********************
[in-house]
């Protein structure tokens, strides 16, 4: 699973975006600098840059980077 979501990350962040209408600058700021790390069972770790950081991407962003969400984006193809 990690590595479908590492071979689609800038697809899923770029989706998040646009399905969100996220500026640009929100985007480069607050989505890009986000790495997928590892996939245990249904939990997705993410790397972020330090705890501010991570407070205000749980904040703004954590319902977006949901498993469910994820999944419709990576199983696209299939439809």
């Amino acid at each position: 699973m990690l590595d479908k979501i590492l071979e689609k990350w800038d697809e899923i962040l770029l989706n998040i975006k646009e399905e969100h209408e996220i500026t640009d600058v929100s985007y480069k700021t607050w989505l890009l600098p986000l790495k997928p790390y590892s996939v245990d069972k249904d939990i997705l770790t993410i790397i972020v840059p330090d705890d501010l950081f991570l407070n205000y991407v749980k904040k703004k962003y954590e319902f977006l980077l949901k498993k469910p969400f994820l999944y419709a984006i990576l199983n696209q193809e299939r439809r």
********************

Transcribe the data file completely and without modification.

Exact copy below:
[in-house]
């Protein structure tokens, strides 16, 4: 699973975006600098840059980077 979501990350962040209408600058700021790390069972770790950081991407962003969400984006193809 990690590595479908590492071979689609800038697809899923770029989706998040646009399905969100996220500026640009929100985007480069607050989505890009986000790495997928590892996939245990249904939990997705993410790397972020330090705890501010991570407070205000749980904040703004954590319902977006949901498993469910994820999944419709990576199983696209299939439809």
């Amino acid at each position: 699973m990690l590595d479908k979501i590492l071979e689609k990350w800038d697809e899923i962040l770029l989706n998040i975006k646009e399905e969100h209408e996220i500026t640009d600058v929100s985007y480069k700021t607050w989505l890009l600098p986000l790495k997928p790390y590892s996939v245990d069972k249904d939990i997705l770790t993410i790397i972020v840059p330090d705890d501010l950081f991570l407070n205000y991407v749980k904040k703004k962003y954590e319902f977006l980077l949901k498993k469910p969400f994820l999944y419709a984006i990576l199983n696209q193809e299939r439809r």